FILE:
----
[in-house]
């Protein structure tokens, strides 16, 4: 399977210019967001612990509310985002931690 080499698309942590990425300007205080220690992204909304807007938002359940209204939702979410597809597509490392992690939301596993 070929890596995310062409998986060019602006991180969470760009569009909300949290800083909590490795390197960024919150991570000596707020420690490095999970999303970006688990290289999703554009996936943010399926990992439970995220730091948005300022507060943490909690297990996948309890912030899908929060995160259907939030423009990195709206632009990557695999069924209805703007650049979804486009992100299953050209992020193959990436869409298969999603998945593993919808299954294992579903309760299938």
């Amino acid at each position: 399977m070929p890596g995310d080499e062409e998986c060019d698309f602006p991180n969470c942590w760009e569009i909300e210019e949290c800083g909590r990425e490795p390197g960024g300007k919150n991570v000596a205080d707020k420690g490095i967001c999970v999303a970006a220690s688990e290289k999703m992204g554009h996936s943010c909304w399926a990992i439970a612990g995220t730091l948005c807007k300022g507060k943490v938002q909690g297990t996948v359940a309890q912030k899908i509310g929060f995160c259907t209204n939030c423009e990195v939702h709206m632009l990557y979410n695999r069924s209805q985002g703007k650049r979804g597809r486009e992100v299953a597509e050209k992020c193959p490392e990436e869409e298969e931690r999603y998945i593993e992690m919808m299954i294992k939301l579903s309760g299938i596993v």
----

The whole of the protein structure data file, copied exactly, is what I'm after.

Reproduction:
[in-house]
């Protein structure tokens, strides 16, 4: 399977210019967001612990509310985002931690 080499698309942590990425300007205080220690992204909304807007938002359940209204939702979410597809597509490392992690939301596993 070929890596995310062409998986060019602006991180969470760009569009909300949290800083909590490795390197960024919150991570000596707020420690490095999970999303970006688990290289999703554009996936943010399926990992439970995220730091948005300022507060943490909690297990996948309890912030899908929060995160259907939030423009990195709206632009990557695999069924209805703007650049979804486009992100299953050209992020193959990436869409298969999603998945593993919808299954294992579903309760299938």
């Amino acid at each position: 399977m070929p890596g995310d080499e062409e998986c060019d698309f602006p991180n969470c942590w760009e569009i909300e210019e949290c800083g909590r990425e490795p390197g960024g300007k919150n991570v000596a205080d707020k420690g490095i967001c999970v999303a970006a220690s688990e290289k999703m992204g554009h996936s943010c909304w399926a990992i439970a612990g995220t730091l948005c807007k300022g507060k943490v938002q909690g297990t996948v359940a309890q912030k899908i509310g929060f995160c259907t209204n939030c423009e990195v939702h709206m632009l990557y979410n695999r069924s209805q985002g703007k650049r979804g597809r486009e992100v299953a597509e050209k992020c193959p490392e990436e869409e298969e931690r999603y998945i593993e992690m919808m299954i294992k939301l579903s309760g299938i596993v």